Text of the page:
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Myanmar's location shows its strategic importance: Suu Kyi

Myanmars location shows its strategic importance: Suu Kyi

Washington: Myanmar's democracy icon Aung San Suu Kyi has said that her country's strategic location between India and China makes it a key stakeholder in the region and the US should take this factor into consideration while developing US-Myanmar ties.

"Because we are situated between China and India, the two biggest powers in Asia, and because we are on the border of South and South-East Asia, our position is unique, and any relationship with Myanmar must take into consideration this situation," Suu Kyi said yesterday in her first public appearance after her US arrival.

Regarding questions raised as to whether the US engagement with Myanmar was aimed at "containing" the influence of China in Asia, she said people "naturally associate" US-China relations with US-Myanmar relations.

"This is a natural question. One that I think cannot be answered simply, because I do not think that any country could claim, either the US, China or Myanmar, that our relations have nothing to do with the relations that we have with other countries around us," the Noble Peace Prize winner said.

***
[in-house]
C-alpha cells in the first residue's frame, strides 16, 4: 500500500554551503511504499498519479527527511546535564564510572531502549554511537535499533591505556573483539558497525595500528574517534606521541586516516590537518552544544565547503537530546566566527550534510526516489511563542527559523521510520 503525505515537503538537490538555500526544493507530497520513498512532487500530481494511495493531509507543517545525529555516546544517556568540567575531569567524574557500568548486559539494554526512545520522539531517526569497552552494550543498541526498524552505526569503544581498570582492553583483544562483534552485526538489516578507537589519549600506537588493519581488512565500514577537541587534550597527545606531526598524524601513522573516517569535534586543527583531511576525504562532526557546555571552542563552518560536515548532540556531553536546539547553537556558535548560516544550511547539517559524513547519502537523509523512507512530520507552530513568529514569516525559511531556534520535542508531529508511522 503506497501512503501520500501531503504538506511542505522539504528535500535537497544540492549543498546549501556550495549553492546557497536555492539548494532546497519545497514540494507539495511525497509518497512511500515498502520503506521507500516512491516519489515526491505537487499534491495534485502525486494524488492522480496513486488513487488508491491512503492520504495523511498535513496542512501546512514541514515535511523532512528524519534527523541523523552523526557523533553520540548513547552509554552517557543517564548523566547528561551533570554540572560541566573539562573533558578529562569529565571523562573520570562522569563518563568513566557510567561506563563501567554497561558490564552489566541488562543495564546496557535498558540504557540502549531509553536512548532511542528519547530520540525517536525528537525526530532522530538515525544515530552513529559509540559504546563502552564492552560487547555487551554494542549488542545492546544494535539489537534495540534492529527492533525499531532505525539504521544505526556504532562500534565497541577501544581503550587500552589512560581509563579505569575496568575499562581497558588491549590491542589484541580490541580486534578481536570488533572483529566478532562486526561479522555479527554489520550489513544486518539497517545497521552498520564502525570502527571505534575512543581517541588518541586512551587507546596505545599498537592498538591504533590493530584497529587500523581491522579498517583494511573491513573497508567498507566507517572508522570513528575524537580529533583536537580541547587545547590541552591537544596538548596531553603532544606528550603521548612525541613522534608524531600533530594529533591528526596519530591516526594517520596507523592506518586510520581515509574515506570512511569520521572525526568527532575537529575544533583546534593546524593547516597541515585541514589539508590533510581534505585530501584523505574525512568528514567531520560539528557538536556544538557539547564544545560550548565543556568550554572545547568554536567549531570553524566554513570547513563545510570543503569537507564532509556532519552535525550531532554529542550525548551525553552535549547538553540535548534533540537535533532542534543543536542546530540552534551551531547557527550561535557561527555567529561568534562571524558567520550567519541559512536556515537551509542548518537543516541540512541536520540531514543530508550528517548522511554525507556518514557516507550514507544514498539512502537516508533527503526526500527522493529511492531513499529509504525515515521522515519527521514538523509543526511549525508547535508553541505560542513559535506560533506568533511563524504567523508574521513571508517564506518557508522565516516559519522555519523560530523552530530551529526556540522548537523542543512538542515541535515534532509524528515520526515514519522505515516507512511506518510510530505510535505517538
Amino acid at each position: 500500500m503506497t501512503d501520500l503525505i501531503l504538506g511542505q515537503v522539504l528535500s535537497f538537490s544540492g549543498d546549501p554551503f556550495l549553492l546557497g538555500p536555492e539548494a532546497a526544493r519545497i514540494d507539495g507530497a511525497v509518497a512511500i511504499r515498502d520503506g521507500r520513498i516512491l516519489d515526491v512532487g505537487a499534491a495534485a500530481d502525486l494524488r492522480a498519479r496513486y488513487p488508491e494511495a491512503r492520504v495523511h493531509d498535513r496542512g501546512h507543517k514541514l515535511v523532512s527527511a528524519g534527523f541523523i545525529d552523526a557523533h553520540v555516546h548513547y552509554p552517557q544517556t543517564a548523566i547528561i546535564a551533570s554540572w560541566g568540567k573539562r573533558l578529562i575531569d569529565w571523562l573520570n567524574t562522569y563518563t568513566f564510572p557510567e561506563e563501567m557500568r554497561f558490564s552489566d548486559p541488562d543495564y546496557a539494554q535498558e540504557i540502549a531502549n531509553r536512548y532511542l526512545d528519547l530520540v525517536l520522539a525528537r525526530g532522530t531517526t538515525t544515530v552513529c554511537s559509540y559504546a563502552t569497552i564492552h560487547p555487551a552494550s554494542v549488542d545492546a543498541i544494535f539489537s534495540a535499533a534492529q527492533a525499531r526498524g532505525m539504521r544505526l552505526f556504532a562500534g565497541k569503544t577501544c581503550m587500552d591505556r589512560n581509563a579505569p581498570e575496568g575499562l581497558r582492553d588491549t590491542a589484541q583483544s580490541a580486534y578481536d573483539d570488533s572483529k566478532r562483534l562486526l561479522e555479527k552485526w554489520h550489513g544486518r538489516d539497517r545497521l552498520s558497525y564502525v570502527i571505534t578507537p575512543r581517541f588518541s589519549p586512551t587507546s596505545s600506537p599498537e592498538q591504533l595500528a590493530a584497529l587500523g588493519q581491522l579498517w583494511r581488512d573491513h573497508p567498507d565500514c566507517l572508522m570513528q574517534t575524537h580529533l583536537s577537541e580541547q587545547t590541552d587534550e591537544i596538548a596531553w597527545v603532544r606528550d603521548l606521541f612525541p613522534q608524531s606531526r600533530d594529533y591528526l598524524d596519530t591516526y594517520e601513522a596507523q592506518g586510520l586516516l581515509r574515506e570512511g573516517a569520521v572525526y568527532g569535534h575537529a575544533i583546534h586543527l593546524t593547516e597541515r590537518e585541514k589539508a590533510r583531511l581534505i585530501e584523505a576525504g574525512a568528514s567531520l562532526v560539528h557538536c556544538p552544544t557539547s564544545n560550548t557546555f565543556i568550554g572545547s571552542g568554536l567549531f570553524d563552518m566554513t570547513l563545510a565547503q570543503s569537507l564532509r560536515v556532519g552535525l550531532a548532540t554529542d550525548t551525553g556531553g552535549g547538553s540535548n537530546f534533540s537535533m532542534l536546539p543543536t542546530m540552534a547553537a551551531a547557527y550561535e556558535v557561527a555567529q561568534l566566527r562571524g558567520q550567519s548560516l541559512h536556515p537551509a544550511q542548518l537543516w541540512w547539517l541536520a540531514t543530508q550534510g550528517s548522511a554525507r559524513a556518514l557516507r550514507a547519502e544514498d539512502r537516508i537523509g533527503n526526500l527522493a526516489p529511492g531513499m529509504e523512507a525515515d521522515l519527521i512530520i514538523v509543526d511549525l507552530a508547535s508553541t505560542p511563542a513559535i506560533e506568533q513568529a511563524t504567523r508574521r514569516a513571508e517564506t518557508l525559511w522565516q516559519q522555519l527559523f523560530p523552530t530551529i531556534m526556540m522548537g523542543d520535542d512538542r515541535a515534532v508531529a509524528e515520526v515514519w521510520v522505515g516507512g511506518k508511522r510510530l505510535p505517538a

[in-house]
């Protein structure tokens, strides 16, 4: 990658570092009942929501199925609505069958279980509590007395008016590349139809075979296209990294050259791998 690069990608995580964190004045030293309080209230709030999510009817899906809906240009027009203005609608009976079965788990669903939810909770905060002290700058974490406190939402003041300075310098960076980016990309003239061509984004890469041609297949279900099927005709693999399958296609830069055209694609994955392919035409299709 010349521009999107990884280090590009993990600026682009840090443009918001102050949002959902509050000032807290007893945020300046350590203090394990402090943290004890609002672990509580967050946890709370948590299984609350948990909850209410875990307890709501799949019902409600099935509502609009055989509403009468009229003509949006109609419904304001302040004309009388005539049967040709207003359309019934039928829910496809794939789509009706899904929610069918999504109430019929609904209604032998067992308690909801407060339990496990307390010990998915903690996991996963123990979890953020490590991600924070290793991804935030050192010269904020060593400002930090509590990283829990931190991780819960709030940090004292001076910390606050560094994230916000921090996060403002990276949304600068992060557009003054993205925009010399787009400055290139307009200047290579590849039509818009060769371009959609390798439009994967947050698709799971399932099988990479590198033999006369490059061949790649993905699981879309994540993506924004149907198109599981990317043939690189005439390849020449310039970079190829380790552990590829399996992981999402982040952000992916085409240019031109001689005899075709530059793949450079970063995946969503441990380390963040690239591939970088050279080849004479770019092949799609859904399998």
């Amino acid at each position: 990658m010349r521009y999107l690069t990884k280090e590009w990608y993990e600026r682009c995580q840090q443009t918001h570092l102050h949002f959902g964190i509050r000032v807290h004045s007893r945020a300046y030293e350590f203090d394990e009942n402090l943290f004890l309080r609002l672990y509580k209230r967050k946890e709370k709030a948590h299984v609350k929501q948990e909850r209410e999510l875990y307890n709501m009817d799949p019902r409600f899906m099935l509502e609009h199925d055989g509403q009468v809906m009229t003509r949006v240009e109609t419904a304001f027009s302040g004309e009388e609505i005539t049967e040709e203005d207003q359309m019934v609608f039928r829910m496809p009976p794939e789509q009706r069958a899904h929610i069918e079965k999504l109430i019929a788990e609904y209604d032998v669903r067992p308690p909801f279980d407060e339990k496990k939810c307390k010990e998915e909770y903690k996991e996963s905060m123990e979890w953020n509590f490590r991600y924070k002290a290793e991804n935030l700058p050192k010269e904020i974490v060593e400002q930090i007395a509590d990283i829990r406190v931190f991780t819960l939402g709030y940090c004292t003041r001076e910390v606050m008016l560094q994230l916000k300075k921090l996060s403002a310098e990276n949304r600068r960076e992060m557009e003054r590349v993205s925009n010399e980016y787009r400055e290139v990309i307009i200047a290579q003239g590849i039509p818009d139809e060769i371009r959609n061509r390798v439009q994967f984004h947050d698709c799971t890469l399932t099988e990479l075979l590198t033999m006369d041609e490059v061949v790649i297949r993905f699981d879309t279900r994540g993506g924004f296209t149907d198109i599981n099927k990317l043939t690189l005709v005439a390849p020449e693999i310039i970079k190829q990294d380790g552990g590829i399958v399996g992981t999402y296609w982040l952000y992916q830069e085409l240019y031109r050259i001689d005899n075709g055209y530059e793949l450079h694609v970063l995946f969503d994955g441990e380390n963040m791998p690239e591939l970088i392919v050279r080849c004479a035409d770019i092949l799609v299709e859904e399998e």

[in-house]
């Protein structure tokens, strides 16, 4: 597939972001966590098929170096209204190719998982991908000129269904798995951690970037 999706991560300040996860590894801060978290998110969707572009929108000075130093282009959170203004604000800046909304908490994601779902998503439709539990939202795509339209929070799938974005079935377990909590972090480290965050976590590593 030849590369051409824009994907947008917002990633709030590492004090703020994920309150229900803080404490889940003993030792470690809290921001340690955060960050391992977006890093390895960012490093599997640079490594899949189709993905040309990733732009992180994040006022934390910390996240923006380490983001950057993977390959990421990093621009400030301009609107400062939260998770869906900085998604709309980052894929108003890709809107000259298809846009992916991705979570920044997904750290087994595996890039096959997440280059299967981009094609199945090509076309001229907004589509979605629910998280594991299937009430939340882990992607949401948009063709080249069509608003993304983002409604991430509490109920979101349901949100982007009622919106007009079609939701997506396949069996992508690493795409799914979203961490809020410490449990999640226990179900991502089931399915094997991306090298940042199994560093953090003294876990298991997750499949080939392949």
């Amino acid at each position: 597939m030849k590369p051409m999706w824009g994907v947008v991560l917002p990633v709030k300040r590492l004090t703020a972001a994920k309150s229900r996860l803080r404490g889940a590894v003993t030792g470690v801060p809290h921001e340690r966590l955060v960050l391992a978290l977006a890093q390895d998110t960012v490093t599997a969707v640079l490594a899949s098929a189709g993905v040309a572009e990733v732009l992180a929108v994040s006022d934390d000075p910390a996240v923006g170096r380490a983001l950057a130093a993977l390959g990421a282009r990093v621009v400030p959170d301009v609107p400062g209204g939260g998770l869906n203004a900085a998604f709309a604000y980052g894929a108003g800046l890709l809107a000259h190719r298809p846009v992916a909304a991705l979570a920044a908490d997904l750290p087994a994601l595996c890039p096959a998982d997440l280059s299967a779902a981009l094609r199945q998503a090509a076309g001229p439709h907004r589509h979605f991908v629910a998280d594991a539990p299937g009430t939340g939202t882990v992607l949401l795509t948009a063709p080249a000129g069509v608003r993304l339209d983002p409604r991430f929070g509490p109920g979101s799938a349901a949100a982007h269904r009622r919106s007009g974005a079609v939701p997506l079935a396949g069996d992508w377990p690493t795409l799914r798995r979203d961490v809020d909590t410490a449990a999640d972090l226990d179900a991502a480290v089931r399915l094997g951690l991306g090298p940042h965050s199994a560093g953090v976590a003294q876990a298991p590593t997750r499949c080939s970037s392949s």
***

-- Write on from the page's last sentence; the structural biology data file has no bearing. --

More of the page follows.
US relations with Myanmar should "naturally have some impact" on US relations with China, she said, noting that in a similar way, her country's relations with the US will also "impact on its relations with China" to a certain degree.

She, however, said that Myanmar's growing relationship with US should not be seen as a "hostile step" towards China.

"We can use our new situation to strengthen relations between all three countries. For us, to put it very simply, it would be to our advantage for the US and China to establish friendly relations. This will help us a great deal, and this is what I look forward to," she observed.

Suu Kyi said her country has a good history of preserving friendship with different countries following different ideologies.

"Myanmar was one of the first countries to recognise Communist China back in the 1950s, it also had particularly warm relations with India to its west," she said.

"When we became independent, we were considered the country most likely to succeed in South-East Asia. This is an honour that we have lost over the last few decades, but we think that we can regain this honor with the help of our friends, including the US," she added.

Later, the leader received the Global Vision Award of Asia Society that was announced in 2011.


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